Artisanal Diamond Mining in Sierra Leone: Social Impacts, Environmental Awareness, and Opportunities for Change

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More than a decade after a violent, diamond-fueled civil war, Sierra Leone ranks 183 out of 187 countries on the 2014 UNDP Human Development Index; and UNEP warns that their lack of appropriate natural resource-linked governance creates significant risks for instability or conflict. As artisanal diamond mining (ADM) is widespread, affecting nearly 8% of the population, and lucrative, accounting for nearly 38% of diamond exports, it could be a critical driver of prosperity. People in the diamond-mining region are seeking opportunities to improve their economic, social, and environmental wellbeing, and positive repercussions could reach far beyond the rural boundaries of their villages. Unfortunately, typical ADM techniques are dangerous, often illicit, and cause deforestation and biodiversity loss. Open, abandoned mining pits span the landscape leaving depleted soil and unproductive land. There is an interconnected cycle in Sierra Leone whereby poverty largely drives people to artisanal mining, which leads to significant environmental degradation, which reduces livelihood opportunities thus exacerbating poverty. In Sierra Leone, poverty and desperation in the context of corrupt leadership led to a struggle for power and violent conflict; and artisanally mined diamonds – small, valuable, hard to trace – became the illicit currency of the conflict. This cycle is not inevitable, but the conditions create a risky, vulnerable, and urgent positive feedback loop. Through in-depth interviews in Kono District, Sierra Leone in 2012, this report seeks to understand current environmental awareness, practices, and attitudes of affected populations. Such insights help to identify ideas, interest, and current capacity for small changes at the artisanal mine level to improve the social, economic, and environmental wellbeing of diamond miners and their communities. Analysis reveals seven findings and three critical takeaways: 1) work directly with supporters, 2) employ simple operations interventions, and 3) focus on land rehabilitation from the outset. These efforts can be quickly implemented and scaled in a decentralized manner. As many miners feel a lack of control over their situation, such localized efforts could complement national and international initiatives for development in Sierra Leone.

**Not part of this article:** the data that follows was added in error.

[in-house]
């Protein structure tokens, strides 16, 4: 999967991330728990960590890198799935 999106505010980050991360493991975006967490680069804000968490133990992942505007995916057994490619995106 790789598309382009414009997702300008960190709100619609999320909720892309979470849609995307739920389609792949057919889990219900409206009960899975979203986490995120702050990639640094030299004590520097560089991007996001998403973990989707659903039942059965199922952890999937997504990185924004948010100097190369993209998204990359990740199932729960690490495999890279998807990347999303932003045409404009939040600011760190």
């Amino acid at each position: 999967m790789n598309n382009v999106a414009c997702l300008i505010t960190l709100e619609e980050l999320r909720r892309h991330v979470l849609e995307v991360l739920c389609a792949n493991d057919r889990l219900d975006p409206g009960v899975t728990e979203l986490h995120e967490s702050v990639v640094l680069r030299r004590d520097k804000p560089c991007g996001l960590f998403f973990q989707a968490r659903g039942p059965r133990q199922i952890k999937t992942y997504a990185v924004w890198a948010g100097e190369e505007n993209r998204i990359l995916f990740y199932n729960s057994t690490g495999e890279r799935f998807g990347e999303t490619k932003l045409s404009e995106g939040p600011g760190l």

Lichte, Rachel (2014). Artisanal Diamond Mining in Sierra Leone: Social Impacts, Environmental Awareness, and Opportunities for Change. Master's project, Duke University. Retrieved from

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